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“What if the world is holding its breath – 
waiting for you to take the place that only you can fill?”
David Whyte

Why, in the middle of your busy life, would you pause to read poetry?

Because good poetry points us to what truly matters, which is why I use poetry so much in my work.  A good poem offers sanctuary, reminding us of the necessity, power and beauty of contemplation.  In a world hell-bent on filling space with activity and silence with noise, this is a subversive act.  So slow down, digest a poem, let it take you by the hand.  Allow yourself be touched, even changed.  Indeed, poetry has been know to save lives.  Nuff said.  Onward!

Image: Paul Cezanne, Still life, pitcher and fruit

October 2018 ~ Everything Is Plundered

 

 

 

 

 

 

 

This great, much needed poem is a potent antidote to despair.  I’m also using it to celebrate
12 years for Poem of the Month.  According to Kaveh Akbar: “…bewilderment is at the core
of every great poem, and in order to be bewildered, you have to be able to wonder.”
Is this, then, why we don’t perhaps despair forever?    

Everything is plundered, betrayed, sold,
Death’s great black wing scrapes the air,
Misery gnaws to the bone.
Why then do we not despair?

By day, from the surrounding woods,
cherries blow summer into town;
at night the deep transparent skies
glitter with new galaxies.

And the miraculous comes so close
to the ruined, dirty houses —
something not known to anyone at all,
but wild in our breast for centuries.

Anna Akhmatova from Poems of Akhmatova, edited and translated by Stanley Kunitz with Max Hayward.

Copyrighted material, for educational/therapeutic purposes only.

Question for deeper reflection:  What does this poem say to you about despair?  What does this mean to you:
“…the miraculous that comes so close…wild in our breast for centuries?”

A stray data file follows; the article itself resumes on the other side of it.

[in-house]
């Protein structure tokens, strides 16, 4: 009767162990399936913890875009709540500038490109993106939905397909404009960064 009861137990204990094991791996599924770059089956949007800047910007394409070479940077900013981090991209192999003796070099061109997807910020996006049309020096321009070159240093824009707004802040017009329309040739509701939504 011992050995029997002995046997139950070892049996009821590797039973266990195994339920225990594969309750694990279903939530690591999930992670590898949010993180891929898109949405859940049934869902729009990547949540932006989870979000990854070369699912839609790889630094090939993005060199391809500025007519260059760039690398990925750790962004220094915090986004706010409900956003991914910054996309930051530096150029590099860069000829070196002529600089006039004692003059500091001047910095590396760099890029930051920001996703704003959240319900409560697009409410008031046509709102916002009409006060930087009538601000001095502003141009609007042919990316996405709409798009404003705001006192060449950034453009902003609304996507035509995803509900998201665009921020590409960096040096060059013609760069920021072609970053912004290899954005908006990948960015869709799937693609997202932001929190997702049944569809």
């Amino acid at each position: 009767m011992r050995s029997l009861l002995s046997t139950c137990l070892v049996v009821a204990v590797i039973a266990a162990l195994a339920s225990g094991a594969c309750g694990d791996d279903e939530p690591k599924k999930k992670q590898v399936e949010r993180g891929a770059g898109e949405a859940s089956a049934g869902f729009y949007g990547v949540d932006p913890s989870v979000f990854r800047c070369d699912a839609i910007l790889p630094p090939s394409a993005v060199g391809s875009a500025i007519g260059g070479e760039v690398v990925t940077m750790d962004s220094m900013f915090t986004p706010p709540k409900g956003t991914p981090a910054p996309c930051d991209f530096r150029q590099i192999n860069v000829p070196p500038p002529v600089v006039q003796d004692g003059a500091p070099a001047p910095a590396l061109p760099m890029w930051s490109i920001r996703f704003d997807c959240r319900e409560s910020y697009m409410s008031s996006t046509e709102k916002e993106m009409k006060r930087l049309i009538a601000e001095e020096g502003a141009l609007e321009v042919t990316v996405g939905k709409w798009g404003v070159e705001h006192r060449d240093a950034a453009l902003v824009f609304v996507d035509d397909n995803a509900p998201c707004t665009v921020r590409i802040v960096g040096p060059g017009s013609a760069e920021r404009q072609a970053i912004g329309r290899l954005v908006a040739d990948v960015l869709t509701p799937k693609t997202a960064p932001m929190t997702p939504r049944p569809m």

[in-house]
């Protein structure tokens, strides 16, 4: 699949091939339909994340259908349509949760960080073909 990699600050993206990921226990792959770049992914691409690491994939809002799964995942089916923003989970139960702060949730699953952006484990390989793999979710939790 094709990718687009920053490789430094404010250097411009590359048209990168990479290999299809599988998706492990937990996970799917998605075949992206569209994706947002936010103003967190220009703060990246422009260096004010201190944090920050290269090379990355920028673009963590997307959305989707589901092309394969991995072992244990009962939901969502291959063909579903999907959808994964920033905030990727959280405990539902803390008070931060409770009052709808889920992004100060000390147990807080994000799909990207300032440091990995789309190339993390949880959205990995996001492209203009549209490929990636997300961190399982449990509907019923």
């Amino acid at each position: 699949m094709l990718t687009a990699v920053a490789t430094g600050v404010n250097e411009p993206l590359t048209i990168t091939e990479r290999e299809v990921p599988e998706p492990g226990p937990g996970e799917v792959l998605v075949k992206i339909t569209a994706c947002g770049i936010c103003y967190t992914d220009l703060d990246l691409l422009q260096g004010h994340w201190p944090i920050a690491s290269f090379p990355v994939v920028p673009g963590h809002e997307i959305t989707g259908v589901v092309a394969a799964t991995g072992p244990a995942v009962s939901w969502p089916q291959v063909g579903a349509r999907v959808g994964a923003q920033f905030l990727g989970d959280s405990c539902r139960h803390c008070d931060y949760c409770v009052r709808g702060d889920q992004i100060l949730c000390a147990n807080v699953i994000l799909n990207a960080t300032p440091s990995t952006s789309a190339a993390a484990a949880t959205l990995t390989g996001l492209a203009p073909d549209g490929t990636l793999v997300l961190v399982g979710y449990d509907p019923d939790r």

By |October 1st, 2018|Tags: , |

September 2018 ~ On the Long, Lonely Search for the Rare Calypso Lily

 

 

 

 

 

These words in a letter by John Muir entranced me.  Immediately, I saw in them as a poem.  I share this because it’s a beautiful teaching in the art of contemplation.  His exquisite attention to detail and the joy he describes in the encounter offer guidance.      

On the Long, Lonely Search for the Rare Calypso Lily

…when the sun was getting low
and everything seemed
bewildering
and discouraging, I found
beautiful Calypso
on the mossy bank
of a stream, growing
not in the ground
but on a bed of yellow mosses
in which its small white bulb
found a soft nest from which
its one leaf
and one flower
sprung.

The flower was white,
of the utmost
simple purity.

No other bloom was near it,
for the bog below
the surface was still
frozen, and the water
ice cold.

It seemed the most spiritual
of all the flower people
I had ever met.

I sat down beside it
and fairly cried
for joy.

K. Castelbaum, Found Poem.  Source: letter written by John Muir.

Read the full letter here:
https://vault.sierraclub.org/john_muir_exhibit/writings/calypso_borealis_by_muir.aspx

Reflection:  When we hurry, attention is divided and cursory.  Consequently, we miss simple joy and revelations that remind us of what matters.  Try this: bring your full attention to details in people and things you overlook or take for granted, so you can truly see.  What do you notice?

By |September 1st, 2018|Tags: |

August 2018 ~ St. Francis and the Sow

 

 

 

 

 

 

May this poem wrap you in a cloak of compassionate warmth.
May it help you recollect the loveliness of all life.  Especially in these times.  Amen. 

The bud

stands for all things,

even for those things that don’t flower,

for everything flowers, from within, of self-blessing;

though sometimes it is necessary

to reteach a thing its loveliness,

to put a hand on its brow

of the flower

and retell it in words and in touch

it is lovely

until it flowers again from within, of self-blessing;

as Saint Francis

put his hand on the creased forehead

of the sow, and told her in words and in touch

blessings of earth on the sow, and the sow

began remembering all down her thick length,

from the earthen snout all the way

through the fodder and slops to the spiritual curl of the tail,

from the hard spininess spiked out from the spine

down through the great broken heart

to the sheer blue milken dreaminess spurting and shuddering

from the fourteen teats into the fourteen mouths sucking and blowing beneath them:

the long, perfect loveliness of sow.

 

Galway Kinnell from Mortal Acts, Mortal Words
Copyrighted material, for educational/therapeutic uses only.

By |August 24th, 2018|Tags: |

Lucky’s Corner

lucky

Here’s a tasty morsel of poetic medicine from Lucky.
Down the hatch!

“Be a songbird,
not a parrot.”

Lawrence Ferlinghetti

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